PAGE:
Replied the god ; that business may be done, a little upon my subject, rather than leave it in with business is the year auspiciously begun; obscurity, or unintelligible to my English readers
, But every artist, soon as he was tried being indifferent whether they may call it transla- To work a little, lays his work aside. tion or paraphrase; for, in short, I had this one then 1; but further, father Janus, say, design most particularly in view, that these Roman When to the gods we our devotions pay, Fasti might have a way opened for their entrance Why wine and incense first to thee are given ?. into our grammar-schools.”
Because, said he, I keep the gates of heaven; What use this translation may be of to gram- That when you the immortal powers address, mar-schools, we can not pretend to guess, by way of foil, to give the boys a higher opinion of By me to them you may have free access.
But why on new-year's day are presents made, the beauty of the original by the deformity of so
And more than common salutations paid?
, we shall From the first word, we guess the whole design, subjoin the original of every quotation.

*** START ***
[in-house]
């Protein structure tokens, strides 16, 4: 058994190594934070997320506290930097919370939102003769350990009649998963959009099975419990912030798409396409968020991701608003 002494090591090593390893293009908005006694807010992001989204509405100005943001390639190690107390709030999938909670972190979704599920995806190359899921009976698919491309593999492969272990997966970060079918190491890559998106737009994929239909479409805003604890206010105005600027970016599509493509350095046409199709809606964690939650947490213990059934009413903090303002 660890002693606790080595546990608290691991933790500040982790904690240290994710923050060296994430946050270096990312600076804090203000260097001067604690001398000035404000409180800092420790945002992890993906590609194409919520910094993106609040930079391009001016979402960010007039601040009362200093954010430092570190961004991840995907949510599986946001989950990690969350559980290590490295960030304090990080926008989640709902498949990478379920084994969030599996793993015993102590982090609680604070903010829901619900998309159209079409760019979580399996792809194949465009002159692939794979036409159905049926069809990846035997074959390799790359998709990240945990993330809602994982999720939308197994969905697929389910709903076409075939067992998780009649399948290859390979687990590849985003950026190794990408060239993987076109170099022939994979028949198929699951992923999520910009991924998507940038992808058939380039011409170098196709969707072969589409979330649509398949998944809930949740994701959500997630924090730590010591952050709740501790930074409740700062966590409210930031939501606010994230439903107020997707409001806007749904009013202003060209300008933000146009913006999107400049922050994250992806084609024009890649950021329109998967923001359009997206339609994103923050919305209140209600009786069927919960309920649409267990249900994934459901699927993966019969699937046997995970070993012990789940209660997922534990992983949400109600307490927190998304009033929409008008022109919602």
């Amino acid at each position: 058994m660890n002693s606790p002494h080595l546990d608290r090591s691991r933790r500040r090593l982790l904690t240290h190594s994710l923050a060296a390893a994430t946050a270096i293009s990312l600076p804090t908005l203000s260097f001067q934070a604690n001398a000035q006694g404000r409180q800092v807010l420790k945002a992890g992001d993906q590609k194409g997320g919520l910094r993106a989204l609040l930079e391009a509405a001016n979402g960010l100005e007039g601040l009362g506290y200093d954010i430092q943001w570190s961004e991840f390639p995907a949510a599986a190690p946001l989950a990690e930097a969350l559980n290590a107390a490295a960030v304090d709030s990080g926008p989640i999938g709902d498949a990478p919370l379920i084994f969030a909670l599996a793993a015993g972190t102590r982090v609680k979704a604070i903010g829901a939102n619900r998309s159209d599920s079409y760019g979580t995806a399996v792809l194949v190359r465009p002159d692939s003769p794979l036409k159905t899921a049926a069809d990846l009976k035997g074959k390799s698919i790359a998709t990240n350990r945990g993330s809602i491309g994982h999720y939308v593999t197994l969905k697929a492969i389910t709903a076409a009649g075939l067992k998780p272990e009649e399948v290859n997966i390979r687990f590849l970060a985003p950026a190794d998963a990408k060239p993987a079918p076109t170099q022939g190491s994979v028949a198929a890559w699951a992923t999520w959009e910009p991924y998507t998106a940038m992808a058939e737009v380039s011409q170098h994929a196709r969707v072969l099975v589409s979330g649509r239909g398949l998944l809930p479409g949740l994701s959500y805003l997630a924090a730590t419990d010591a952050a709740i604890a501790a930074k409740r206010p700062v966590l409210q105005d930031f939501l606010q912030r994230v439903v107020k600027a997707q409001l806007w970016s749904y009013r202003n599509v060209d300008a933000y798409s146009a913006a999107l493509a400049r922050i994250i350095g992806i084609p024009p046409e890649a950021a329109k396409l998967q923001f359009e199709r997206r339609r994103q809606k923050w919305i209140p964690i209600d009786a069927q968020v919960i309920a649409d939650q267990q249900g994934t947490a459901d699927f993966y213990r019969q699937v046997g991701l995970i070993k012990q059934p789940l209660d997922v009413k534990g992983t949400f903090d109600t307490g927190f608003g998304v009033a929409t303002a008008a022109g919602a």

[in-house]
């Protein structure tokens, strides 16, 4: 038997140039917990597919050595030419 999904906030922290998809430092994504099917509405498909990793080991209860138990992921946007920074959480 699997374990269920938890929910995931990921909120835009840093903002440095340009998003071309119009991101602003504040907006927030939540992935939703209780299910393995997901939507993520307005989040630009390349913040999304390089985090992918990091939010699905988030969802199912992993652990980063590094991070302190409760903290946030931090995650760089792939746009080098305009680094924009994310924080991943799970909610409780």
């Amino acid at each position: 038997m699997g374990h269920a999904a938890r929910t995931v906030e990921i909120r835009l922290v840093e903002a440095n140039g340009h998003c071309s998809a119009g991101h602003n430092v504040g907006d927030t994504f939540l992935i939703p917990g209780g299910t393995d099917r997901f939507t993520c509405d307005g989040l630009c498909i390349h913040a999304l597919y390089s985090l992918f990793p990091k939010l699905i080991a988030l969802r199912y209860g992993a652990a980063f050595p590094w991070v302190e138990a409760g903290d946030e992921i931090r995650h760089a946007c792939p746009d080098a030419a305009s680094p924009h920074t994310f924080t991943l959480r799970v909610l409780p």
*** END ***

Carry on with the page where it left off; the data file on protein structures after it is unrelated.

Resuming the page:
And augurs, from the first-seen bird, divine ; " The calends of each month throughout the year, The gods attend to every mortal's prayer, Are under Juno's kind peculiar care;
T'heir ears and temples always open are." But on the ides, a white lamb from the field,
Dic, age, frigoribus quare novus incipit annus, A grateful sacrifice, to Jove is killd;
Qui melius per ver incipiendus erat? But o'er the nones no guardian god presides; Omnia tunc florent: tunc est nova temporis atas And the next day to calends, nones, and ides,
Et nova de gravido palmite gemma tunnel
Et modo formatis amicitur vitibus arbos: Is inauspicious deem'd; for on those days
Prodic et in summum seminis herba solum: The Romans suffered losses many ways;
Et lepidum volucres concentibus aera mulcent: And from those dire events, in hapless war,
Ludit et in pratis, luxuriatque pecus. Those days unlucky nominated are."
Tum blandi soles: ignotaque prodit hirundo;
Et luteum celsa sub crabe fingit opus.
Tum patitur cultus ager, el renovatur aratza.
Hæc anni novitas jure vocanda fuit.
Quæsieram multis: non multis ille moratus,
The day was spent, the sun was nearly set,
When he arrived before Collatia's gate;
Like as a friend, but with a sly intent,
To Collatinus' house he boldly went;
There he a kind reception met within
From fair Lucretia, for they were akin.
What ignorance attends the human mind!
How oft we are to our misfortunes blind ! Nec plus quam solitum testificatur opus. Mox ego; eur, quamvis aliorum numina placem, Thoughtless of harm, she made a handsome feash Jane, cibi primo thura merumque fero?
And o'er a cheerful glass regaled her guest Ut per me possis aditum, qui limina servo,
With lively chat; and then to bed they went;